So, "theatre" is, in fact, harder to define than "history." In reality, theatre offers a very wide range of possibilities in both theory and reality. The American composer John Cage said that "theatre takes place all the time wherever one is." The critic Bernard Beckerman claimed that theatre happens whenever "one or more human beings, isolated in time and/or space, present themselves to another or others..." Neither constitutes a very restrictive definition. When it is not possible to tell theatre from a lecture, a tennis match, or astronauts on the moon, the search for a definitive definition is not over.
One modern theatre historian, Patti Gillespie, has referred to theatre as "performances by living actors that take place in the presence of living audiences," which is at least a more concrete definition. But it really only substitutes one abstract (theatre) for another (performance), which leaves open the question of what "performance" is. And her clear reaction against recorded performance ("living actors") is less than helpful. It is not the point here to carve up artistic territory but to define what theatre is internally, not to say or imply what it is not. It would be equally valid to assert that theatre is not car repair. And "living audiences"? As opposed to what? Dead audiences? Many actors claim to have performed before "dead" audiences, but surely that is not what Gillespie means.
The great theatre historian of the late twentieth century, Oscar Brockett, focused his studies in theatre history on theatre as an institution, or, as he puts it, an "autonomous activity" as opposed to merely "theatrical" elements in society at large. But that presupposes a society has some general recognition of theatre as a distinct art form and, inevitably, that means it must also have a representative word or way of referring to that institution, some sort of equivalent to our term "theatre." And such a definition is circular: "theatre" is what a society calls "theatre."
Moreover, equating vocabulary in different languages is a notoriously difficult enterprise. When translating words from a foreign language into English, we are imposing our views of life on another society. If we decide that some foreign word is equivalent to "theatre," are we not the ones asserting that that society has the institution of theatre? In the next chapter, we will see exactly this problem in assessing "theatre" in ancient Egypt, where there is no word exactly equivalent to our word "theatre," but there do appear to have been "theatrical" institutions, e.g. festivals that had some sort of performance-based component. The same difficulty exists in assessing whether Native American rituals, such as the buffalo dance, constitute "theatre." So, while Brockett's view of "theatre as an institution" is helpful in defining theatre and almost certainly points us in the right direction, it presents its own problems and suggests that ultimately a fully satisfactory definition of theatre may not be possible.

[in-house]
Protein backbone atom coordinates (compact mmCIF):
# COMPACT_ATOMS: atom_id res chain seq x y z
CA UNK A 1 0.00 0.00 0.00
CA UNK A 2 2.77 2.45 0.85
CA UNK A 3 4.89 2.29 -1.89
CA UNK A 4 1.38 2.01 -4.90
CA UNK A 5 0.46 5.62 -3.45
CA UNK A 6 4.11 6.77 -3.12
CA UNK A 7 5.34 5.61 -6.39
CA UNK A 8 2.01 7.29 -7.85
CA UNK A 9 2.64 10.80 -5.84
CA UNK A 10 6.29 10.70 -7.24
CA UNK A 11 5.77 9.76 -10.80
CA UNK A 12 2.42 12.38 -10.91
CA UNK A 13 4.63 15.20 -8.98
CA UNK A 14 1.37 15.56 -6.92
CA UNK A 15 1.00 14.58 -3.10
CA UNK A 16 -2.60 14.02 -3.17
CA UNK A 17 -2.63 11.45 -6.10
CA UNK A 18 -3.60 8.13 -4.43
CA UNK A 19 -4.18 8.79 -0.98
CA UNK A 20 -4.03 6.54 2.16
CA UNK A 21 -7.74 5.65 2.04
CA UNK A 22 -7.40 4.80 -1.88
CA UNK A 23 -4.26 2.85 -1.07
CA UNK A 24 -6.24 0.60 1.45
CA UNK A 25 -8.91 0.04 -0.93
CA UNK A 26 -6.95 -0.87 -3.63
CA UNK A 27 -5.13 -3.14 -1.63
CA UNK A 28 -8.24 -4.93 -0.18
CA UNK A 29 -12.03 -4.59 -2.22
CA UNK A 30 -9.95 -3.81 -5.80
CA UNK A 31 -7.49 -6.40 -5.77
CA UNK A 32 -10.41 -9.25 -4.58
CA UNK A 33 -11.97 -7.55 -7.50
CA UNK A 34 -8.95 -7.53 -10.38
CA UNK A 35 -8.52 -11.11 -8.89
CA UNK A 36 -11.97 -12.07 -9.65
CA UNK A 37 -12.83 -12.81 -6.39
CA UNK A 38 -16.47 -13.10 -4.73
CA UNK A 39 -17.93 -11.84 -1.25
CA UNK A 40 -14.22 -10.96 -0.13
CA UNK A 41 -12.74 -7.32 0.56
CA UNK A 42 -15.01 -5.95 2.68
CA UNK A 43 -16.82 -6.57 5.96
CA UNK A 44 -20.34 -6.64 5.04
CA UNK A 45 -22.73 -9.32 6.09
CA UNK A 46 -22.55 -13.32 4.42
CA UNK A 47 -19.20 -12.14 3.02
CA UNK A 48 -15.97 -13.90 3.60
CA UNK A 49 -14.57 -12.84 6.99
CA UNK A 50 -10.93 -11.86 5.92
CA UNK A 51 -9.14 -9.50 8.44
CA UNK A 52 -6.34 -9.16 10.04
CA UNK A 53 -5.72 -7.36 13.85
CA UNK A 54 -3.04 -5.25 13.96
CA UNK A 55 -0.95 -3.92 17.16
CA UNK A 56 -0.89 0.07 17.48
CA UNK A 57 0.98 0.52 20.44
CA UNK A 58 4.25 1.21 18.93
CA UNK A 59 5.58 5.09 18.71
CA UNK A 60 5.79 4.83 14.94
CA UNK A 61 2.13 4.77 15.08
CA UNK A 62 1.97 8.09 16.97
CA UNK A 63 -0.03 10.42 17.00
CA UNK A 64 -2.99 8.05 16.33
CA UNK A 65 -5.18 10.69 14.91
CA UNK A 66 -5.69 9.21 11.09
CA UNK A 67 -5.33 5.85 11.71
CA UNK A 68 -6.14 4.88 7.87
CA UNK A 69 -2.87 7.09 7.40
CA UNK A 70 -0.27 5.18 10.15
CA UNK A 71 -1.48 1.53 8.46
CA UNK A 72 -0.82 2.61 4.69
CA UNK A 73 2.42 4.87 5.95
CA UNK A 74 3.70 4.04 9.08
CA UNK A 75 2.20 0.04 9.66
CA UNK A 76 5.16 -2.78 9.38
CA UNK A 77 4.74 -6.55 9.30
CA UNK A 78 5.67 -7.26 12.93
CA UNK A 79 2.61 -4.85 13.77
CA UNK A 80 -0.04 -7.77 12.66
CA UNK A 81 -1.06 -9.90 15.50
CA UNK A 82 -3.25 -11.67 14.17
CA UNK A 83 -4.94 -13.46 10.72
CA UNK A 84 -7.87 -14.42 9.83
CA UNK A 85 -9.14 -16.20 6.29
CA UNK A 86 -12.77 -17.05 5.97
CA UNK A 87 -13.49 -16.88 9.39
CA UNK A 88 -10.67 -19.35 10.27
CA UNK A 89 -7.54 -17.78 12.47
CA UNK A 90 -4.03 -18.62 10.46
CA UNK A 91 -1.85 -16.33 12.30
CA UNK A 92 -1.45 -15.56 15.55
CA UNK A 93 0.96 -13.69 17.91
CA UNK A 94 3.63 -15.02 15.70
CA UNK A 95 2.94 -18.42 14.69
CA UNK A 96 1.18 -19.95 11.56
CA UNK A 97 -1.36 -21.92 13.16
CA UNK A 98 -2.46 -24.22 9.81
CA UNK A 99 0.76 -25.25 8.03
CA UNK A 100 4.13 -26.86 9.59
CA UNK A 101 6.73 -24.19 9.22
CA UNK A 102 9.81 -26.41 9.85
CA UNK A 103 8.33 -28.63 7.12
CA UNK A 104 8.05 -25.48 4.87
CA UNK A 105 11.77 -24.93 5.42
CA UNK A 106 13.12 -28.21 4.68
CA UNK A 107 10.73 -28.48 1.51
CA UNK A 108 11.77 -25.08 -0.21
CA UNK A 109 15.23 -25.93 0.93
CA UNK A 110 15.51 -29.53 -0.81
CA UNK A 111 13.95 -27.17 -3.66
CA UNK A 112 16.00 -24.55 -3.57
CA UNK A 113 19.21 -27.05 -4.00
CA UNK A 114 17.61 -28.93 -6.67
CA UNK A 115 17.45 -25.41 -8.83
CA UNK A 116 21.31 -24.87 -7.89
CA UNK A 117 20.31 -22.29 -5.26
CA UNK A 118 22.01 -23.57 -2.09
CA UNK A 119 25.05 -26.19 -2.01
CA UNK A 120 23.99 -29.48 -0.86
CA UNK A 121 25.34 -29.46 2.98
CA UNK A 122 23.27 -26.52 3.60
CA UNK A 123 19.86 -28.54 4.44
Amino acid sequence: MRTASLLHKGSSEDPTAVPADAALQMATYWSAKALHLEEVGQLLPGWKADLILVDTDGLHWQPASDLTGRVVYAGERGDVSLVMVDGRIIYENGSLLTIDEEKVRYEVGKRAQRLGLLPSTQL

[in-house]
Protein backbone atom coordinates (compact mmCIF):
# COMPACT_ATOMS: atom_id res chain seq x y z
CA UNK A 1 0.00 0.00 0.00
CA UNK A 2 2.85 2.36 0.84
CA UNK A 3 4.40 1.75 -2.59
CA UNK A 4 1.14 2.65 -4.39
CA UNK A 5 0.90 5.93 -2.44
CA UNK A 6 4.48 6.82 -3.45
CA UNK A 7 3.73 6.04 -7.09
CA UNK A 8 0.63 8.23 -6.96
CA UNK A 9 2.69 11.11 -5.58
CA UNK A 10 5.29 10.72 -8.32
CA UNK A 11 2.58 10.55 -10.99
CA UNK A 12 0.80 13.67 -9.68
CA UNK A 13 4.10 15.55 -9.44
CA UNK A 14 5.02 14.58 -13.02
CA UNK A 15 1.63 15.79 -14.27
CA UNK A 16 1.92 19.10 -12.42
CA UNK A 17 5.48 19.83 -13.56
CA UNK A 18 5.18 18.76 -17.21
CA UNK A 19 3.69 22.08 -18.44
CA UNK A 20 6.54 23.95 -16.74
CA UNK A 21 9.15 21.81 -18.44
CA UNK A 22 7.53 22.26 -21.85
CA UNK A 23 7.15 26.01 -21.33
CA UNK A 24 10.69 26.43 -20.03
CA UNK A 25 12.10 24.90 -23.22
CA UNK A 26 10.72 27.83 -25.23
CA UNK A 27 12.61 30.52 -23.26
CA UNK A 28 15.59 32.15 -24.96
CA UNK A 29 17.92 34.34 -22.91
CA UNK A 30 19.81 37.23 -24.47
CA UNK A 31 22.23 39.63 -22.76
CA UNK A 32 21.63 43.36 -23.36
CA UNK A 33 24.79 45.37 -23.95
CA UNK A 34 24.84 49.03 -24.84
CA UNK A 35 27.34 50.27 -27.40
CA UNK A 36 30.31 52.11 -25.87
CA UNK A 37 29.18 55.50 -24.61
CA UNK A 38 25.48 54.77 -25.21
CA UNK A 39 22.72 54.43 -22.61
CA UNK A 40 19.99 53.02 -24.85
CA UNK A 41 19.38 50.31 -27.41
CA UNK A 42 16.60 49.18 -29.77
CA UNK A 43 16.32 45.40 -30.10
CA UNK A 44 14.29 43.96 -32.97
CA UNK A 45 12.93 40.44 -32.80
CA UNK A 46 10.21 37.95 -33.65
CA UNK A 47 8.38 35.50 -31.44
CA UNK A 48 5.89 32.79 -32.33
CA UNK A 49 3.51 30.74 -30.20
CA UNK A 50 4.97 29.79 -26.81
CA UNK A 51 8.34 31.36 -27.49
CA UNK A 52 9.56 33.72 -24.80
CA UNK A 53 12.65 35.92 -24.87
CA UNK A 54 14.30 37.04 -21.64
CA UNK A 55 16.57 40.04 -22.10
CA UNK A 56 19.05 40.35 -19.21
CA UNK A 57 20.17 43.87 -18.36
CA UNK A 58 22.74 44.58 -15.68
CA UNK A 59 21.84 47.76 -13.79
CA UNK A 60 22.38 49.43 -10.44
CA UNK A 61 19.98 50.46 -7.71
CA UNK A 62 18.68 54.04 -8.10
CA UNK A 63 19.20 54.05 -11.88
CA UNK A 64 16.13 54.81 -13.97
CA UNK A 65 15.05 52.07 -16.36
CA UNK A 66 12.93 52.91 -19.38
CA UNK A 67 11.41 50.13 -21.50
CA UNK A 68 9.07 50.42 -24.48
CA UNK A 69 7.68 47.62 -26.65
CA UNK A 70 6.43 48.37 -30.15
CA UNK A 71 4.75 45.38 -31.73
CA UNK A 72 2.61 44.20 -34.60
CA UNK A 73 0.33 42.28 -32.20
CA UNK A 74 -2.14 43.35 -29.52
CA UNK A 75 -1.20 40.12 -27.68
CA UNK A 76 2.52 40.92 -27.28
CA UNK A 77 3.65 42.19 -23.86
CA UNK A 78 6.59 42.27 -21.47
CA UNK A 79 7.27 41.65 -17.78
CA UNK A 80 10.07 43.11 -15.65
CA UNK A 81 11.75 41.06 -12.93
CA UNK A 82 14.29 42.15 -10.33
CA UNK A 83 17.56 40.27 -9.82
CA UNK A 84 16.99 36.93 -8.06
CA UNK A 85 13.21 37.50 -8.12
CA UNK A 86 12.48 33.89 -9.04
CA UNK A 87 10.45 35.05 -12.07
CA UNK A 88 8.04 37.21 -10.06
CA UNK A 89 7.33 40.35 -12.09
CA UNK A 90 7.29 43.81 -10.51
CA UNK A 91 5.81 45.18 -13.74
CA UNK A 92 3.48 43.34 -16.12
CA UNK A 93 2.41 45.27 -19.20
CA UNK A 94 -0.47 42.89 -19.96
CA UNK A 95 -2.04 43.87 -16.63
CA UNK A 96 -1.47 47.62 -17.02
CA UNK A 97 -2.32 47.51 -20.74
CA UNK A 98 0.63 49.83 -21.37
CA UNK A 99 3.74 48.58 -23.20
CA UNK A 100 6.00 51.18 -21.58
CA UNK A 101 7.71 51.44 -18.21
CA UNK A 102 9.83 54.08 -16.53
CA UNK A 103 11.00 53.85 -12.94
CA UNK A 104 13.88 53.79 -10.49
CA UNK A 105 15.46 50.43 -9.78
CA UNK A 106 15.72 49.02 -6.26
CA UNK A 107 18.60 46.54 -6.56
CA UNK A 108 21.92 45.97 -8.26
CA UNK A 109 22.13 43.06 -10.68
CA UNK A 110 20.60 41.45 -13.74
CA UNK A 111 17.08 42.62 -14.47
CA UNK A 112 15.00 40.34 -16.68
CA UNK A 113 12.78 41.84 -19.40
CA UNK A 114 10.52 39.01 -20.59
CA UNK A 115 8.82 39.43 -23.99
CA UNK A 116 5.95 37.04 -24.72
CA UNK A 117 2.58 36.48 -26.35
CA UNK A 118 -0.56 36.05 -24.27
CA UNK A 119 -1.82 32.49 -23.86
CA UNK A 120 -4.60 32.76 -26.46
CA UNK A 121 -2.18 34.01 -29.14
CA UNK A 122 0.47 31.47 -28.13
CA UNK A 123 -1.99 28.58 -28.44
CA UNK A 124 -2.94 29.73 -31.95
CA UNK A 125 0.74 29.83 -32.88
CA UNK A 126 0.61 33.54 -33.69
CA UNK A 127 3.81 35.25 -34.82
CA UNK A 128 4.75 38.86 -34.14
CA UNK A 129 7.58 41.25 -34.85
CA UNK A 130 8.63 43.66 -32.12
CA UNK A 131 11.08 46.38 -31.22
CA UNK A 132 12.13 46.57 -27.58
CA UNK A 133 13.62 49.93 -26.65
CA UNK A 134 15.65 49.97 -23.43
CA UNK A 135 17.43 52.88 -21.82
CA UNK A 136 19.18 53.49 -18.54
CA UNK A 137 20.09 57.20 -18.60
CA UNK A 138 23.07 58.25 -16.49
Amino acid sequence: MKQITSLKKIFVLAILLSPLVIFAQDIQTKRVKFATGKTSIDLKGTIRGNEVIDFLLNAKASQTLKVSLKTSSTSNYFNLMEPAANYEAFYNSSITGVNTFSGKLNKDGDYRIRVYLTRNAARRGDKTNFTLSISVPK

A. The Elements of Theatre
If there is no definition, can we at least delineate what constitutes theatre, just as we resorted to describing history? By looking for particular elements that are essential to theatre, perhaps we can gain, if nothing else, a sense of what theatre is.
To begin with, most theatre historians and critics would agree that language is fundamental to theatre. Whereas song predominates in opera and movement lies at the heart of ballet, the principal element in theatre is narrative language of some sort, which is not to say that song and dance cannot serve as elements of theatre, only that the spoken word tends to dominate even in musical theatre. It must be admitted that the definition of "language" has to be somewhat flexible in this case, because theatrical language can be sign language as in deaf theatre and the complex symbology of gesture found in some Asian theatre—much as with pantomime in Western theatre—but in all cases, language-based communication of some sort lies at the heart of the medium.
A second element fundamental to theatre is impersonation. In the same way that rules define a game or instruction underlies and shapes everything that happens in a classroom, impersonation is a formative component of theatre. A person or persons pretending to be people or things other than themselves is found in all forms of entertainment we call "theatre." The escape that such disguise provides to both performer and audience is, no doubt, one of the attractions of theatre. It opens the door to fantasy and all the enjoyments that unreality affords.
The third and last, but arguably the most important, element of theatre is the audience. Without an audience, without viewers viewing the viewed, how can there be theatre? The Greek theatron got at least that much right. The audience, the "watchers," constitute a crucial element in theatre, as can be seen from the simple fact that there is theatre for the deaf—there is, in fact, theatre for almost every disability—but not theatre for the blind. It is notable, too, that in antiquity there were blind poets, blind philosophers, blind politicians, blind musicians, but no blind playwrights or actors or any record of the blind being involved in or even attending theatre. It is curious, then, that we call those attending theatre the "audience," a word drawn from the Latin word for "hear" (audio), thereby attesting to the power of language, the first fundamental element of theatre listed above. But "spectators" is arguably a better term (from Latin specto, "watch"). After all, can we say that pantomime has, in a literal sense, an "audience" ?